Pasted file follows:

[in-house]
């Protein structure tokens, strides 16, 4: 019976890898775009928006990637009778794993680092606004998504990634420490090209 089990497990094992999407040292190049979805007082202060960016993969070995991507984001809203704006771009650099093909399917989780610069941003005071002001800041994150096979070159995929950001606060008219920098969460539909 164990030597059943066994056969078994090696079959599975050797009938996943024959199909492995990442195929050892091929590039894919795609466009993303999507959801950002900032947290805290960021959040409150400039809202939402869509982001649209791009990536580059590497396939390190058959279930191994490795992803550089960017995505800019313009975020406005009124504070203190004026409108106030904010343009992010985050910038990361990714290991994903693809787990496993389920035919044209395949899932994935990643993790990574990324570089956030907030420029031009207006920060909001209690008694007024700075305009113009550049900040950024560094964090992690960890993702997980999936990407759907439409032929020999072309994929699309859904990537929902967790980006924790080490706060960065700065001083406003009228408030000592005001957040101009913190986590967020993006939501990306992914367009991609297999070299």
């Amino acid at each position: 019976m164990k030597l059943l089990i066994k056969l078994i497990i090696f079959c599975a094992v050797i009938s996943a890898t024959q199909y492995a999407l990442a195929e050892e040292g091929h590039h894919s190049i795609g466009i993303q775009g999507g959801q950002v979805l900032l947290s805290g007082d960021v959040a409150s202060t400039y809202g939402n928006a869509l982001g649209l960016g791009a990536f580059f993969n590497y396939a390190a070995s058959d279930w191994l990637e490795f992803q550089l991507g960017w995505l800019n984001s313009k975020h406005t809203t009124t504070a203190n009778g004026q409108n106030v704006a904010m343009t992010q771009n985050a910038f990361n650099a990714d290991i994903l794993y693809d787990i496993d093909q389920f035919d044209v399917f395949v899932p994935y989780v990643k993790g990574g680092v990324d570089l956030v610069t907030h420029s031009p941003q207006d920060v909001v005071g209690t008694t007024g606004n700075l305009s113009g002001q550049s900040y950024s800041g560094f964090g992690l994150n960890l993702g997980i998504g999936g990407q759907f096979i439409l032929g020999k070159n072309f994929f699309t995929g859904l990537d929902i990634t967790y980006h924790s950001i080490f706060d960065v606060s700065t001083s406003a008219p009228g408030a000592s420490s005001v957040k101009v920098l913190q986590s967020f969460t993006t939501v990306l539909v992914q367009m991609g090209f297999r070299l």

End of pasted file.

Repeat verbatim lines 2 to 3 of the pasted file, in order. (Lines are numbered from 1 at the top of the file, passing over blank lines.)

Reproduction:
């Protein structure tokens, strides 16, 4: 019976890898775009928006990637009778794993680092606004998504990634420490090209 089990497990094992999407040292190049979805007082202060960016993969070995991507984001809203704006771009650099093909399917989780610069941003005071002001800041994150096979070159995929950001606060008219920098969460539909 164990030597059943066994056969078994090696079959599975050797009938996943024959199909492995990442195929050892091929590039894919795609466009993303999507959801950002900032947290805290960021959040409150400039809202939402869509982001649209791009990536580059590497396939390190058959279930191994490795992803550089960017995505800019313009975020406005009124504070203190004026409108106030904010343009992010985050910038990361990714290991994903693809787990496993389920035919044209395949899932994935990643993790990574990324570089956030907030420029031009207006920060909001209690008694007024700075305009113009550049900040950024560094964090992690960890993702997980999936990407759907439409032929020999072309994929699309859904990537929902967790980006924790080490706060960065700065001083406003009228408030000592005001957040101009913190986590967020993006939501990306992914367009991609297999070299």
């Amino acid at each position: 019976m164990k030597l059943l089990i066994k056969l078994i497990i090696f079959c599975a094992v050797i009938s996943a890898t024959q199909y492995a999407l990442a195929e050892e040292g091929h590039h894919s190049i795609g466009i993303q775009g999507g959801q950002v979805l900032l947290s805290g007082d960021v959040a409150s202060t400039y809202g939402n928006a869509l982001g649209l960016g791009a990536f580059f993969n590497y396939a390190a070995s058959d279930w191994l990637e490795f992803q550089l991507g960017w995505l800019n984001s313009k975020h406005t809203t009124t504070a203190n009778g004026q409108n106030v704006a904010m343009t992010q771009n985050a910038f990361n650099a990714d290991i994903l794993y693809d787990i496993d093909q389920f035919d044209v399917f395949v899932p994935y989780v990643k993790g990574g680092v990324d570089l956030v610069t907030h420029s031009p941003q207006d920060v909001v005071g209690t008694t007024g606004n700075l305009s113009g002001q550049s900040y950024s800041g560094f964090g992690l994150n960890l993702g997980i998504g999936g990407q759907f096979i439409l032929g020999k070159n072309f994929f699309t995929g859904l990537d929902i990634t967790y980006h924790s950001i080490f706060d960065v606060s700065t001083s406003a008219p009228g408030a000592s420490s005001v957040k101009v920098l913190q986590s967020f969460t993006t939501v990306l539909v992914q367009m991609g090209f297999r070299l």